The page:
Massive Theft Underscores Why Bitcoin is Not the New Gold

The cryptocurrency bitcoin has been increasing in popularity the last few years. Many people are heralding it as the future of currency: more stable than the dollar, and able to be used internationally—once it catches on with more businesses, that is. Some have even gone so far as to call it “digital gold.” But whatever its future is, it will never be as strong or as reliable as physical gold. Let’s take a look at a few reasons why.

Bitcoin in Troubled Economic Times

As various currencies are weakening all over the world, including the pound and the euro, many people believe that bitcoin, which is valued differently, will remain stable and insulate them from the problems that others are having. It’s easy to see why, too. The virtual currency has been on a generally upward trend lately, having more than tripled in value over the last year and reaching a record high in June.

However, this spike in value can’t last forever. Initial excitement can lead a new and innovative investment opportunity to balloon in value, but as interest wanes, and inherent issues become clear, prices can drop drastically. Now many experts believe the bubble on bitcoin may be about to burst. In fact, from its peak in June to now, bitcoin has dropped in value by 24%. It will likely go down further over the coming months. So clearly, despite the initial excitement, the novel exchange medium is not a stable investment that can be relied on to keep you safe in troubled economic times.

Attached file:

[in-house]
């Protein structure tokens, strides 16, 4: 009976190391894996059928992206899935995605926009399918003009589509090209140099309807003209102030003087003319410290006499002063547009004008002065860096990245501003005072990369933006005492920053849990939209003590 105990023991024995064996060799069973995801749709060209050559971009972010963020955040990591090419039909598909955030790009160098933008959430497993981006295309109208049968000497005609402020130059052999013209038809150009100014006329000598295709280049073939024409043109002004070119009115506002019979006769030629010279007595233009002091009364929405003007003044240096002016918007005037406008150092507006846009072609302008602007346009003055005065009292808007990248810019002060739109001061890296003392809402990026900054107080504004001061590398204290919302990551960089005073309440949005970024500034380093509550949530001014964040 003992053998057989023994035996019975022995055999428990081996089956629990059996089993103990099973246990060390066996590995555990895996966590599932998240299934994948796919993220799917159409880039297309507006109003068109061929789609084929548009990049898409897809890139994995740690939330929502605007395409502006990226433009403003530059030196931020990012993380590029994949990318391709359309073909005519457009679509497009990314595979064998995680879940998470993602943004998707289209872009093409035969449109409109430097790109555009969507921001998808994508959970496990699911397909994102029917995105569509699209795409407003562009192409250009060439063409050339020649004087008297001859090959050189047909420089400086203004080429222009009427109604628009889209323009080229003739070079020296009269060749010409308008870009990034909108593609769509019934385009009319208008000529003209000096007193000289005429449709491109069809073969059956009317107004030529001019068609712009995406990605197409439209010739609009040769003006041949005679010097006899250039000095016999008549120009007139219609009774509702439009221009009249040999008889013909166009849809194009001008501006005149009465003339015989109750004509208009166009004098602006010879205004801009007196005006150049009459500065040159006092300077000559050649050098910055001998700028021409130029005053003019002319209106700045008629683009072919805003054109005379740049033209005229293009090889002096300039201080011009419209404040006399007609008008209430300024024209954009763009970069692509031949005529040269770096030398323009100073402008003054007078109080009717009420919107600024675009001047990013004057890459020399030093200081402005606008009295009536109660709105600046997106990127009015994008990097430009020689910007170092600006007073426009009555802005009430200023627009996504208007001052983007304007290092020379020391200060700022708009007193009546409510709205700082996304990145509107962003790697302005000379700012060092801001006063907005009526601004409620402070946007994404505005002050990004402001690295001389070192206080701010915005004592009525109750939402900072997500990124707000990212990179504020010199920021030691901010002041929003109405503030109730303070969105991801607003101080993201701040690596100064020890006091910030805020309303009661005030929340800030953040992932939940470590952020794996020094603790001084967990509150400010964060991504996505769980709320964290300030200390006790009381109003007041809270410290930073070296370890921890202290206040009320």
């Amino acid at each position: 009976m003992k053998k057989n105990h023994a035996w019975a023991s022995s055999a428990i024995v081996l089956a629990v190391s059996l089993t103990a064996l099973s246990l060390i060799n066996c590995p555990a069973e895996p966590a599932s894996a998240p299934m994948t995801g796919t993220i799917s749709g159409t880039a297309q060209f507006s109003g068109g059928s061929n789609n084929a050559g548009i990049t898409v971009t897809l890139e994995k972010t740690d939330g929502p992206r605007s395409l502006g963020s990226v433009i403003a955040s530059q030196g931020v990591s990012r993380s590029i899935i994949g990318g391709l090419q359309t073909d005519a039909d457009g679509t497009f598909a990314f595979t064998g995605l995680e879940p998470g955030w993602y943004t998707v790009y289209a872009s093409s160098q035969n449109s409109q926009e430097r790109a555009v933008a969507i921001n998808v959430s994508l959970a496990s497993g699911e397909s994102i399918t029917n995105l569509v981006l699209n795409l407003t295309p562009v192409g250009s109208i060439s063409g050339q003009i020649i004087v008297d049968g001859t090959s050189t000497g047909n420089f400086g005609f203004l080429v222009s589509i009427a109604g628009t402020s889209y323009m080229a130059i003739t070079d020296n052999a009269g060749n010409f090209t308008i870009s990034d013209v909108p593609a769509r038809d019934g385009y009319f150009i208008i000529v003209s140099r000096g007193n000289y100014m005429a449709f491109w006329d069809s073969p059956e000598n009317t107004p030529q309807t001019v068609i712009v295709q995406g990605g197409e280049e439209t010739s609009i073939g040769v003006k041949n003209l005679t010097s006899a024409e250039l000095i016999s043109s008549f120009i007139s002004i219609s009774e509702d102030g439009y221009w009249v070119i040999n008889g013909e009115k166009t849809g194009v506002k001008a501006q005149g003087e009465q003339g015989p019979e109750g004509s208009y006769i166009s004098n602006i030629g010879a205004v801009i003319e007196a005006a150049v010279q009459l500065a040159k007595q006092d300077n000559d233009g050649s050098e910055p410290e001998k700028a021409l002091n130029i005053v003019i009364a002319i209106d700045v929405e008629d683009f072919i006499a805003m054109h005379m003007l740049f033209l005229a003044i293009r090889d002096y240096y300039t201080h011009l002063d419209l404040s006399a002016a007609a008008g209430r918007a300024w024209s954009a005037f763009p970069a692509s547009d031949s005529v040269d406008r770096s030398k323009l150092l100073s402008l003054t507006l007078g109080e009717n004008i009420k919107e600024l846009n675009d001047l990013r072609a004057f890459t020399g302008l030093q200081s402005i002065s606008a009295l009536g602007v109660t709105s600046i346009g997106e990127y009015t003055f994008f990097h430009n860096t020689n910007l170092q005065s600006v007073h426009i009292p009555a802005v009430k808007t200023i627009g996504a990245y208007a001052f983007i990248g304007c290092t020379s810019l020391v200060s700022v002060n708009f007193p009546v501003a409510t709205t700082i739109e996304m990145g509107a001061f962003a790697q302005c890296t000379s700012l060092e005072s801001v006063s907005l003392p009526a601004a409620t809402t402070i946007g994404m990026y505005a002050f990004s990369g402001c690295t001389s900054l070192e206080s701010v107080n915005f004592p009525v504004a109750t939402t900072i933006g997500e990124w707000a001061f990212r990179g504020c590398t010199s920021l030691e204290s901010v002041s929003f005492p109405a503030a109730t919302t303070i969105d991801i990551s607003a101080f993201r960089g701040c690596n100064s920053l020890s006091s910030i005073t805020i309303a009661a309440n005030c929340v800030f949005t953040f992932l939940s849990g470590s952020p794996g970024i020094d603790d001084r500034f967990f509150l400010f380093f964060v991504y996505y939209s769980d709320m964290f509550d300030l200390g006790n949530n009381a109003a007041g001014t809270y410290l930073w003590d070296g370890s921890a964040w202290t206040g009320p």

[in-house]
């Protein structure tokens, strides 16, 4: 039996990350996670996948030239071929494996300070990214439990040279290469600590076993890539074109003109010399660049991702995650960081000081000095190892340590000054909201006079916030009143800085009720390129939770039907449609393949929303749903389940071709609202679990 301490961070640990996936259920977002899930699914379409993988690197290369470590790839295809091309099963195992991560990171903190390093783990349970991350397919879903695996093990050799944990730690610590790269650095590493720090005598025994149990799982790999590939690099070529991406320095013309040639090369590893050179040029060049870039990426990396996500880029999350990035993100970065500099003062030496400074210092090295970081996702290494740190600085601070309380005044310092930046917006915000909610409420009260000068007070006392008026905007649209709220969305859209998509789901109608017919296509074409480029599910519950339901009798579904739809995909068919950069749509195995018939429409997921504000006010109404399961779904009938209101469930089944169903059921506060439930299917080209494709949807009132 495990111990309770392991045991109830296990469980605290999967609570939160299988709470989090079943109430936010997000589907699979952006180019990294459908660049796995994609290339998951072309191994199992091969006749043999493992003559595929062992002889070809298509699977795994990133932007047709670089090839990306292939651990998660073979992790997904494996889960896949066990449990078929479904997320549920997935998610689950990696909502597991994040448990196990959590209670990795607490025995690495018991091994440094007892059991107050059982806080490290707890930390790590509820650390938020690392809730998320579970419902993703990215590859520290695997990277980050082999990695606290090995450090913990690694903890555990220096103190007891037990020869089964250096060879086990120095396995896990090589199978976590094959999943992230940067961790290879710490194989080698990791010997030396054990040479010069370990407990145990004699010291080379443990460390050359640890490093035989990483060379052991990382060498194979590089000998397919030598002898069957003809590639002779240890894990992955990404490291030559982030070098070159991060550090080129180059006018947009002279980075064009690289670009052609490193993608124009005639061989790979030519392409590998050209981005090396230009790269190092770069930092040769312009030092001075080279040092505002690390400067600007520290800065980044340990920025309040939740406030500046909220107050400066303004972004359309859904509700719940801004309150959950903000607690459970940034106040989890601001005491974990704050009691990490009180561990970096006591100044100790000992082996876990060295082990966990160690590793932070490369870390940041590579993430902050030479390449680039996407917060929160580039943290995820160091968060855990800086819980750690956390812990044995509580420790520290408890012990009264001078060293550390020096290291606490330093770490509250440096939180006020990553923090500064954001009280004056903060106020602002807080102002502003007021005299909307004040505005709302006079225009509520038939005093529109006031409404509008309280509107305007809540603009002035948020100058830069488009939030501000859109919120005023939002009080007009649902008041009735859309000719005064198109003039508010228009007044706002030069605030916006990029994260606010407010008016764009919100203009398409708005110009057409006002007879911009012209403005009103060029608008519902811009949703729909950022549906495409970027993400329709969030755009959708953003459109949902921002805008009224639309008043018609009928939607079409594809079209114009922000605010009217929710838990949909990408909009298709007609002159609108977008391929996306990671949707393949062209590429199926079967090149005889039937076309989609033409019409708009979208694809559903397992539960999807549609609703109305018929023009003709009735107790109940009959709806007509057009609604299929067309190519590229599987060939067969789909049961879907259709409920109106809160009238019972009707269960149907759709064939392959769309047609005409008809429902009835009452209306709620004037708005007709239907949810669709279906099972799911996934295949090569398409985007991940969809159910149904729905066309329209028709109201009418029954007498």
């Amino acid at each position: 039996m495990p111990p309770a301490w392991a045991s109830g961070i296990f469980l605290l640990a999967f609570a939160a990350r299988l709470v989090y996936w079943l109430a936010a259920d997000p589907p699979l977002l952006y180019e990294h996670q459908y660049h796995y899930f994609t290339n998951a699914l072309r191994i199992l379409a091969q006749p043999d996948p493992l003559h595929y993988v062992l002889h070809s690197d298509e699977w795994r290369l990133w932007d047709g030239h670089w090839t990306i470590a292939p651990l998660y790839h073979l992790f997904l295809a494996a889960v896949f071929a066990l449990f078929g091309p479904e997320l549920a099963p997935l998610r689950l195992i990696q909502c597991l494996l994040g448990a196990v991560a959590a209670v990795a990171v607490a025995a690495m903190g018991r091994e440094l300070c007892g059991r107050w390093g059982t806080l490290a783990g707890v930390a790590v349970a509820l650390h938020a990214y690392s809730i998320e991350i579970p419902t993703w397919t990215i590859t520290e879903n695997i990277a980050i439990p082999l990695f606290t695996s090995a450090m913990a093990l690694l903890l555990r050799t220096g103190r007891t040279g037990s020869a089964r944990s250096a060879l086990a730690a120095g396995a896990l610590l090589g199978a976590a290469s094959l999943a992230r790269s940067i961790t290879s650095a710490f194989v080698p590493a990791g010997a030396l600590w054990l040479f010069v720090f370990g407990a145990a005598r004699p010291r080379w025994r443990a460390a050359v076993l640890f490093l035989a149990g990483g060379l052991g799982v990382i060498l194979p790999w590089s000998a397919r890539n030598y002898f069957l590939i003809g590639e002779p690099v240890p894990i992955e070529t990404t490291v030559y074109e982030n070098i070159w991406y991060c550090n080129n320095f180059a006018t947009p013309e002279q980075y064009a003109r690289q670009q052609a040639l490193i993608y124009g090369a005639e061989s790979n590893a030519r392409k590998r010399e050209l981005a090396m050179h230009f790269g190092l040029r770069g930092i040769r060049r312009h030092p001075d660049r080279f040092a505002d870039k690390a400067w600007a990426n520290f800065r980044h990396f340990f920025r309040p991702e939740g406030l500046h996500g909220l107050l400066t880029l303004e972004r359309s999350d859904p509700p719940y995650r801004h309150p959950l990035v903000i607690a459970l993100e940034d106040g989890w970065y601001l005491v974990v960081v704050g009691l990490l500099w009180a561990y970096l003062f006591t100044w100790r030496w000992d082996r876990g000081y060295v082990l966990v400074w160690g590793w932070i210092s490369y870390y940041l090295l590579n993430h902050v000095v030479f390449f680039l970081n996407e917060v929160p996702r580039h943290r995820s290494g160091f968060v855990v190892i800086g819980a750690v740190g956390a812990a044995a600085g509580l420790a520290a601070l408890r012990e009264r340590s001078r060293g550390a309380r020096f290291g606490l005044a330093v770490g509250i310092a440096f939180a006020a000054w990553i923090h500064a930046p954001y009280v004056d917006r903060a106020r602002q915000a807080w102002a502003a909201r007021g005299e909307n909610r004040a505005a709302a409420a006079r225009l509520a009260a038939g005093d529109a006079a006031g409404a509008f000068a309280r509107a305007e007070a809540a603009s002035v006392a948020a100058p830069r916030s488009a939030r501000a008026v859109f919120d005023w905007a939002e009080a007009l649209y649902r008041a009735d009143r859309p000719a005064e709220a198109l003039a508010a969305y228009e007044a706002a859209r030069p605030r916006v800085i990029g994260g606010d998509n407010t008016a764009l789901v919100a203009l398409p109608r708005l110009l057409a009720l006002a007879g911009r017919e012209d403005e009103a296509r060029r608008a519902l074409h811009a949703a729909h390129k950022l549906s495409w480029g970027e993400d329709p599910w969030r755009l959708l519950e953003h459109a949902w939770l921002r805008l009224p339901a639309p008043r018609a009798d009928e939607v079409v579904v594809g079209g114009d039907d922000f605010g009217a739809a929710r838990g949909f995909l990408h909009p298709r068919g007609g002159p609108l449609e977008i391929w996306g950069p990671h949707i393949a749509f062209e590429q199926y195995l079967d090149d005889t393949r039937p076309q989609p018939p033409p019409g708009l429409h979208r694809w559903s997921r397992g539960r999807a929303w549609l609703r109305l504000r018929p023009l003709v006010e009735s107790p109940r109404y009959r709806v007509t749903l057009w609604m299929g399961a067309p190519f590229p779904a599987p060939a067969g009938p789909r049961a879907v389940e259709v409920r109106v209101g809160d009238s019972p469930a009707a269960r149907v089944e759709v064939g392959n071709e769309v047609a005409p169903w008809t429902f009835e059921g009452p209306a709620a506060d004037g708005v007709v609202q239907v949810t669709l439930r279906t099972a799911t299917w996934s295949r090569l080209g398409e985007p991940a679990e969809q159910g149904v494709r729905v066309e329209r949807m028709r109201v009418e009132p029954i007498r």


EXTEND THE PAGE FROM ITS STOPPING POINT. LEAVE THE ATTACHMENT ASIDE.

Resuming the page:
Another Devastating Bitcoin Hack

Even if bitcoin weren’t on the road to ruin on its own, circumstances have arisen to send it that way, shaking the very foundation the neo-currency is built on. In early August, Bitfinex, the self-proclaimed most secure bitcoin exchange in the world, was hacked. The thieves got away with the equivalent of around $70 million. The exchange is, of course, working to recover and restore the stolen money. But until then, Bitfinex’s plan is to spread the loss evenly among all of its customers—even those whose funds weren’t stolen.

This isn’t the first time something like this has happened, and it likely won’t be the last. In 2014, another exchange, Mt. Gox, lost $480 million in bitcoin and ended up filing for bankruptcy. In the ensuing asset division, its customers were supposed to be able to recover at least a small portion of the bitcoins they lost, but as of this writing they have yet to see a bit-dime.

This is the other reason bitcoin will never be a stable long term investment opportunity, the way gold is. Even if the bubble wasn’t going to burst on its own, bitcoin is an entirely digital currency. This means it’s subject to hacking and cyber-attack. If the money you have in the bank is stolen, it’s insured by the federal government up to $250,000. But nobody insures bitcoin. So when it’s stolen, it’s simply gone.

Gold, on the other hand, cannot be hacked. It’s a physical commodity with intrinsic value. As such, the bubble can never burst on gold. In the ultimate told-you-so, it turns out physical locks are more secure than cyber infrastructure, making it easier to safeguard gold against theft. And in our current times of impending economic crisis, gold has been steadily rising, while bitcoin fluctuates wildly. In the end, if you’re looking for a stable investment to help you secure your financial future, gold and silver are two proven options.

Best case, you let someone younger test out all the potential pitfalls of financing a real life, including real downturns, with virtual currency.  Worst case, your bitcoin savings let you down just when you need them most.